In explaining why he withdrew the United States from the Paris Climate Agreement, President Donald Trump said, “I was elected to represent the citizens of Pittsburgh, not Paris.”
Picking Pittsburgh was not a smart move. The mayor of Pittsburgh, whose city voted 75 percent for Hillary Clinton, immediately tweeted that “Pittsburgh stands with the world & will follow Paris Agreement.”
Pittsburgh, unlike many other Midwestern manufacturing towns, is doing fairly well in the new economy. Trump should have chosen a town like my former hometown, Vermilion, Ohio. Vermilion is not doing well. Its citizens, unlike their counterparts in Pittsburgh, voted for Trump.
Until 1964, my family lived in Vermilion. It’s a working-class town on Lake Erie, 40 miles west of Cleveland. When I lived there, it was sandwiched between the Ford assembly plant in Lorain and the General Motors bearing factory in Sandusky. Back then, Vermilion had about 10,000 people, almost all white. College diplomas were rare, and fast cars were common.
Today, in 2017, Vermilion still has about 10,000 people, almost all white. College diplomas are still rare, and Vermilion’s population is aging. And now there’s no Ford or GM plant, or any major manufacturing presence.
Vermilion is in Erie County, where citizens voted overwhelming for Trump, 52.3 percent vs. Clinton’s 42.7 percent. But in 2012, Erie residents supported Obama 55.3 percent over Romney’s 43 percent.
My old classmates had a problem with Romney because he was management. He stripped companies and screwed workers and then boasted about it. In their eyes, Hillary was not much better. She was not someone you’d want to have a beer with. White wine with the hedge fund jerks would be more Hillary’s style. Trump, on the other hand, wasn’t afraid of anyone, even the pope. He said he would bring back jobs, so they voted for him.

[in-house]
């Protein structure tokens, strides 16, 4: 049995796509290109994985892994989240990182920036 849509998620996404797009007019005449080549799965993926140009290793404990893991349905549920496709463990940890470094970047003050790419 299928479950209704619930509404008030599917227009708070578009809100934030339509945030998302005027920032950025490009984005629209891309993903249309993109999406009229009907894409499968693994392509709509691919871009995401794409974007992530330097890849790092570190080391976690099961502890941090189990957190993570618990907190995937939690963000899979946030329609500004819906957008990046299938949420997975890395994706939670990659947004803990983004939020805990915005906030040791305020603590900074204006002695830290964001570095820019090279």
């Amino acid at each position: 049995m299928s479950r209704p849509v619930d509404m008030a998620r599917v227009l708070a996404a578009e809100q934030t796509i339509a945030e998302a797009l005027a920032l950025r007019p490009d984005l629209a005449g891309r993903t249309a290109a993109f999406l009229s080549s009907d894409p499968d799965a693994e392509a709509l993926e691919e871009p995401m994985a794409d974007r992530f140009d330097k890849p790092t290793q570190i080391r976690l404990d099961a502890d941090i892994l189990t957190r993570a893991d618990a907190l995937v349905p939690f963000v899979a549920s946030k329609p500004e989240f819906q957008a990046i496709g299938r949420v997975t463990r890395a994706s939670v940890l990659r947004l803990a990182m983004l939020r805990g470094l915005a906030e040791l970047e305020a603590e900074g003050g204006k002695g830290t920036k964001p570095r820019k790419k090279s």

Although I have lived in California most of my life, my roots are in Ohio. In October 2016, visiting Cleveland for an Indians-Cubs World Series game, I drove around the city and saw the abandoned factories and empty lots. I could feel the anger and frustration. Ohio workers have been screwed by management, by a system and by a government that thought they were disposable.
My dad, who worked in the steel mills before he became a doctor under the GI Bill, once agreed to be the vacation replacement doctor at the Ford plant. He was shocked by what he saw. He could not believe a fellow doctor would send injured workers back to the assembly line. He returned home angry about how management treated its employees.
After my family moved to California, Ford moved its manufacturing to lower-wage Southern states and then overseas. The GM plant changed hands and then shut down. The workers in Vermilion were left high and dry and angry. But that doesn’t make them automatically opposed to the Paris Climate Agreement. They would be happy to get any good job. A green energy job making energy-efficient cars or air conditioners would be welcome.
Well before 2020 arrives, they will realize that Trump is a management wolf in sheep’s clothing. If the Democrats can drop their hedge fund friends, Erie County will vote blue, and Vermilion will join Pittsburgh and Paris in rejecting Trump.